This novel relates the adventures over a two-plus-year period 2010-2013 of an extended Italian-American family who own and operate a shoe business in New York City, told through the eyes of one of its members, Valentine Roncalli, a 35-year-old woman.
A designer in the Angelini family shoe business, Valentine works in the company in which most of her siblings and in-laws, parents, husband, and even her ex-fiance and her Argentine second cousin once-removed also work. Brother Alfred keeps the books, sister-in-law Pamela writes the ads and web site, husband Gianluca does the tanning, cousin Don acquires financing for an Ohio factory, cousin Roberta runs a South American factory, and so on. The author helpfully provides a family tree on the inside cover, and I referred to it often.
This book has a strongly ethnic Italian-American feel to it. As someone not a part of that culture, at first I found this very involved extended family to be extremely overbearing and rather suffocating, and I wasn’t sure I could handle 300 pages of their intrusive obnoxious meddling in each other’s lives. An early extended scene of their Christmas Eve get-together celebrating Valentine’s engagement was quite intense.
However, I gradually came to realize my negative judgment was premature, as the narrative gradually becomes increasingly compelling until it becomes hard to put the book down. By the end one has come to care deeply about these characters and realize they are in fact very loving and supportive of each other, though in their own very outspoken way. In Valentine’s journey through courtship, marriage, business expansion, motherhood, and tragedy, the family is always there and in the end the reader recognizes they are an invaluable part of who Valentine is. It is in fact a wonderful glimpse into a world I was unfamiliar with.
Some of the struggles are universal, however. Valentine’s seeking how to be both a loving wife and her own individual and professional self after 15 years of so on independent singleness are especially well developed. She really believes she can “have it all” but later questions what that means. The resolution is complex and nuanced, as such issues are in the real world. Her family is of course always ready to offer her lots of advice, but, to their credit, most of them are surprisingly willing to accept her course of action.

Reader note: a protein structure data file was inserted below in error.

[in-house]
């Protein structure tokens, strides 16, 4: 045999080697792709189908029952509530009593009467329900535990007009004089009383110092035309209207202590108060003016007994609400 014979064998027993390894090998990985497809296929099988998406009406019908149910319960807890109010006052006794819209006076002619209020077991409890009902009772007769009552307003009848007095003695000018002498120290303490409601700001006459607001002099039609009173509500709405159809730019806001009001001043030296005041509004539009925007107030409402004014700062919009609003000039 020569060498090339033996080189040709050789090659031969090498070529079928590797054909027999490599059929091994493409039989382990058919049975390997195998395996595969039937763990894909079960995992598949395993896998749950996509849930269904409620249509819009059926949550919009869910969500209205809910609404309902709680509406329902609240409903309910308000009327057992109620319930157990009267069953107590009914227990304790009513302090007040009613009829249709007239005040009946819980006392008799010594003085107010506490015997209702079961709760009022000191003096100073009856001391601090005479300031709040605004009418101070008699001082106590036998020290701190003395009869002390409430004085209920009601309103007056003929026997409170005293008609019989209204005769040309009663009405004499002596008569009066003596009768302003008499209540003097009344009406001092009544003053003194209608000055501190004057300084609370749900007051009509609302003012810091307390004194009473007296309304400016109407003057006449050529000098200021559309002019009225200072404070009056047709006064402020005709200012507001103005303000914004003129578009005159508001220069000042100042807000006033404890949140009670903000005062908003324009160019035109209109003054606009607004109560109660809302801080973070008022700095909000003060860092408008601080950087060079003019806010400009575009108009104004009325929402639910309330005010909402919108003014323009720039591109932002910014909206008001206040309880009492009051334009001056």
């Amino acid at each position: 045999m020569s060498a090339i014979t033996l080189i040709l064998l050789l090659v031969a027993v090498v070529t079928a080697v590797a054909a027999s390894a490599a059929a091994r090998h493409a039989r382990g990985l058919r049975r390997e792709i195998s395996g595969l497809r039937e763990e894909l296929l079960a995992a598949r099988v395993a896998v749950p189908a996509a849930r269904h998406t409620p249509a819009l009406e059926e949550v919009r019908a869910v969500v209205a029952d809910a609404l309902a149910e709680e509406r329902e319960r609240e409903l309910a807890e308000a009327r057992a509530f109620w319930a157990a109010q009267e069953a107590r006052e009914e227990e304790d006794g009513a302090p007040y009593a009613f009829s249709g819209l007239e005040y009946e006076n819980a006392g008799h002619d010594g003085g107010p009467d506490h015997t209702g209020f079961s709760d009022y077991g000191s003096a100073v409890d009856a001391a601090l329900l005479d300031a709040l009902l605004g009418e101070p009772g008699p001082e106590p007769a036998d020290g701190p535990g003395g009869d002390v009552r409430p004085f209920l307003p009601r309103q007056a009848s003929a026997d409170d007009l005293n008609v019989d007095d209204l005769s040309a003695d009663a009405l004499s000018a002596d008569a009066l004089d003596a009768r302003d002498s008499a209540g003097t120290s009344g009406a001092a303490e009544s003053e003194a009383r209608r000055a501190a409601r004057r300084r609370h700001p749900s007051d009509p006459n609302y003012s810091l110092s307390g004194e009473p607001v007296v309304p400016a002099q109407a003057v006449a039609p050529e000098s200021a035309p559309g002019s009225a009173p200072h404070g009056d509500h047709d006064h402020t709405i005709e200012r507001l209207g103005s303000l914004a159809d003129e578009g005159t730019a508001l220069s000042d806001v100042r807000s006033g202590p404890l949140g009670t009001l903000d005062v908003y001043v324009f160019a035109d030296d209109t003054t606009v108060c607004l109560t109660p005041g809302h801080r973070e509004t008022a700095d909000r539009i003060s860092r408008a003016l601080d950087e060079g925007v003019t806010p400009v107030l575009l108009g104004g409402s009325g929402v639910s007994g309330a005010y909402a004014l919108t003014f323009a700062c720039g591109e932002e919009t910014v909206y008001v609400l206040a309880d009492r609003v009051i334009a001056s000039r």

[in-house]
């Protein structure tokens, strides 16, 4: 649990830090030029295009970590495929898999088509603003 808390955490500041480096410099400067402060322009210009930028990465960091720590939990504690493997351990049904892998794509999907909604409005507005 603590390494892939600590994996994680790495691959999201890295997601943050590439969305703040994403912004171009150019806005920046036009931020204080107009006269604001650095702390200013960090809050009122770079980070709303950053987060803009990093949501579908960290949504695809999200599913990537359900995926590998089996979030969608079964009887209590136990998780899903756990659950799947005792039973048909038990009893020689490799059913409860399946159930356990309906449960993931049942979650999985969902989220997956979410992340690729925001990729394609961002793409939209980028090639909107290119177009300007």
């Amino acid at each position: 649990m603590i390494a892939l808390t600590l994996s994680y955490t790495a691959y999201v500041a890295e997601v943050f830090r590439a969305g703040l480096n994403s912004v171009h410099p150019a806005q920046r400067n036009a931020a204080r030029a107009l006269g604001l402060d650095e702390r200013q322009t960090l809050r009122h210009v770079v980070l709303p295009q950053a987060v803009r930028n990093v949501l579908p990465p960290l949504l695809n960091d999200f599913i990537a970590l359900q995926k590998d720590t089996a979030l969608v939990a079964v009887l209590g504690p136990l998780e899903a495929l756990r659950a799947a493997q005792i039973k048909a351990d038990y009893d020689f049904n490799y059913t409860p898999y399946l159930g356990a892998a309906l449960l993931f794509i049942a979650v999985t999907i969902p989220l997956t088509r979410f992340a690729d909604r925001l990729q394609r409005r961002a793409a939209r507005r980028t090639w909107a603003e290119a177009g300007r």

Everyone is family, and family is everything. Even her beloved Italian husband is the stepson of her maternal grandmother. Her Irish-American ex-fiance remains an important part of Valentine’s life and family business long after the breaking of the engagement, though never as a threat to her marriage. Life and death are never far away. Even some long-departed ancestors are still vital parts of people’s lives. It is extremely important to the family to keep their memories alive for the next generation.
Although most of the story occurs in New York City, Valentine and family journey on occasion to New Jersey, Tuscany, and Youngstown, Ohio, as part of their adventure. Of course, there is extended family in each of those places.
Author Trigiani has written numerous other popular novels, including “The Shoemaker’s Wife,” “Rococo,” the Big Stone Gap series, and novels for young adults. Many deal with the Italian-American experience, especially, though not exclusively, in New York City. I have read some, though not all, of her works, and I believe this one is my favorite.
One rather puzzling aspect is the very curious title of this book, which is not even mentioned until over halfway through and then only very briefly as a symbol of a significant business venture. Also, the cover art is striking but bears little obvious relation to anything in the book.
These are minor quibbles, however. The book is a compelling read about an important American ethnic culture that has been critical in the history of our country. I greatly credit Trigiani for developing her characters so well that I came to care about them in spite of some unpleasant characteristics on the surface.